‘I think you would be good at this’


When Amy Gilles stepped back from fulltime pediatric nursing, she missed interacting with children – especially as her own two sons grew up. “I wanted to see how I could make an impact,” Amy says. “And then someone in my book club who was a CASA Volunteer said ‘I think you would be good at this.’”

When Amy came to ProKids to learn more, she was impressed by the organized approach to training, the support she would receive as a volunteer “and the strong women who work at ProKids.”

And although she knew a lot about children, she found out there was a lot to learn. “I found I needed to learn a lot more about my city, beyond my sheltered bubble.”

On her very first case, Amy was appointed to serve a 4-month-old little girl who was removed from her mother after she had left her in an apartment building hallway. The mother, who had grown up in the child protection system, had untreated mental health issues and showed no signs of living differently.

Amy worked with the foster mom, hoping that the placement would lead to a forever home. She needed a lot of support because little Bella had a heart defect. “The foster mom was very scared. We didn’t know if the heart defect could be surgically repaired and we didn’t know what was ahead. She was a brand-new foster parent and now she had all these doctor’s appointments and there was so much involved.”

Amy was able to be with the foster mother through every appointment and every medical test. She made sure every question got answered and that the foster mom had all the information she needed to care for Bella. Beyond the medical care, Amy also advocated for services to make sure Bella progressed developmentally.

She sometimes would think about giving up, Amy says. “She would worry when Bella was impulsive and hard to manage: was this because of her earlier neglect? Was it something she would outgrow?”

Amy, who saw how attached Bella had become, encouraged the foster mom through the eventual adoption when Bella was 3. Amy says the case  case proved to her that ProKids makes a difference.

“If ProKids wasn’t there, I don’t think the foster mother would have seen it through,” she says. “And to see this child go from a neglected infant to a flourishing preschooler is just incredible.”

Amy is now advocating for a little boy named Kory. He was only 2 years old when Amy first met him after he was discharged from the intensive care unit. He had brain damage being beaten so badly that his retinas had hemorrhaged. He had partial loss of his vision and will have some disabilities as he grows up, particularly with speech and motor skills. “He will never be the same,” Amy says, sadness in her voice. “The physical abuse was just horrible.”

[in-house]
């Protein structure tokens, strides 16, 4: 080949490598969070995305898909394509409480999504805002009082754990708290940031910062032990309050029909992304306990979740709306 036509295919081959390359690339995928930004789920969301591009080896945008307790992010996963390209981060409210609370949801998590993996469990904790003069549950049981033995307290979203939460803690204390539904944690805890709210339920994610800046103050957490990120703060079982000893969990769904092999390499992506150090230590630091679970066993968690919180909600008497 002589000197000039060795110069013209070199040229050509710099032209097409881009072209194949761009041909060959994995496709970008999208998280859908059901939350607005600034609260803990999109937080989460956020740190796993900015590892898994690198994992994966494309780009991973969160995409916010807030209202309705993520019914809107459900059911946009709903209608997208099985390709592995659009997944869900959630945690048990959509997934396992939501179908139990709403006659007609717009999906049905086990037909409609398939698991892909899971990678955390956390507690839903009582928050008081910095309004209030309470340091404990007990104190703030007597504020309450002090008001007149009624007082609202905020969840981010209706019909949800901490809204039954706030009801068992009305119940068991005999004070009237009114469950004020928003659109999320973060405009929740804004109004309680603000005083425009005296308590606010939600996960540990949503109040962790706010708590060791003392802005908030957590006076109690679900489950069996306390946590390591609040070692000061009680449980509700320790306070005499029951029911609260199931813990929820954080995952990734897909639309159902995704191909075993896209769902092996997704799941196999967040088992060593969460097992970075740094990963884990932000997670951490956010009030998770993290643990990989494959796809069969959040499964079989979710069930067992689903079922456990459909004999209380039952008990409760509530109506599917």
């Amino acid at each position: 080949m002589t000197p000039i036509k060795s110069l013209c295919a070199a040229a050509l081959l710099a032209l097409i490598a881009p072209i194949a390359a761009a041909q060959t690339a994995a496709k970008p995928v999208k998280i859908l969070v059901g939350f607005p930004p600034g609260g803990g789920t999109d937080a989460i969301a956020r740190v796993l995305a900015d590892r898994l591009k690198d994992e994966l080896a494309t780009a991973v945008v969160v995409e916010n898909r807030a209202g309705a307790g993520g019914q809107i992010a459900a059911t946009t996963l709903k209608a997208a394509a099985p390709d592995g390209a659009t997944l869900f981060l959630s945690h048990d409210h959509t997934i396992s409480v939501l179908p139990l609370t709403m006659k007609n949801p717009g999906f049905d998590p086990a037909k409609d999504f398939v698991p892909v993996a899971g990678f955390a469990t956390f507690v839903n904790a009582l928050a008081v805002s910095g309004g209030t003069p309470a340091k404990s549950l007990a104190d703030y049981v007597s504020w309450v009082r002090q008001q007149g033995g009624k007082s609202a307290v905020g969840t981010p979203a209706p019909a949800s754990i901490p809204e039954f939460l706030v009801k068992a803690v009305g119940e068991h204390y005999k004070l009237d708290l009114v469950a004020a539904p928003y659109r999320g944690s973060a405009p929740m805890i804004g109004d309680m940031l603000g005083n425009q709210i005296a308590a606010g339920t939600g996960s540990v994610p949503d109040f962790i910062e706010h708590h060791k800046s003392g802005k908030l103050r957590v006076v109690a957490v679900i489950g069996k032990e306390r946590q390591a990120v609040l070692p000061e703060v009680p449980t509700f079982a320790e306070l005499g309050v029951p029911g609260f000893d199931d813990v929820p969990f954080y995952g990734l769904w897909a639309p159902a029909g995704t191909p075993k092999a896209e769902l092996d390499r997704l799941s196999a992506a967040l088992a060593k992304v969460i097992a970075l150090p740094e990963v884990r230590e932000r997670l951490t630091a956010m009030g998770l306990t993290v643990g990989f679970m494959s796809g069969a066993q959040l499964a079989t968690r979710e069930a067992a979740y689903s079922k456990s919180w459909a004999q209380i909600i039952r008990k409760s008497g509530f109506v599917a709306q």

While a criminal case is proceeding, Kory moved into a foster home. Amy was pleased to see Kory settle in to a routine after two months in the hospital.

“It’s an all-boy home where they play pirates,” Amy says. “It’s great to see Kory active again and even climbing around.”

As the case proceeded, Amy learned more about Kory’s family. He and his mother had lived with his maternal grandmother in another state before. Would she open her heart and home to the little boy with so many medical needs? She agreed and Amy got to work coordinating all the care Kory would require in that state.

With pages of notes and contact information, Amy put together the referrals so that Kory’s care could continue when he is placed with his grandmother.

“It’s pretty complex,” Amy says. “But the grandmother has come to Cincinnati to learn about what Kory will need and understands that she has to protect him, even from her own daughter.”

Seeing such trauma in young children’s lives can be overwhelming and Amy admits that she can get frustrated, especially when court delays or JFS bureaucracy can tangle things up, Amy says it is the “small successes that keep you going.”

Her CASA Manager, Staci, says that Amy is “detailed, organized, easy to talk to and professional.” With her background as a nurse, Amy “makes sure children that have experienced medical trauma are safe, protected and stable.”

“We work with these families at their worst time of need,” Amy says. “ProKids is able to make a difference because everyone is strong, completely professional, but still tender-hearted when it comes to the kids.”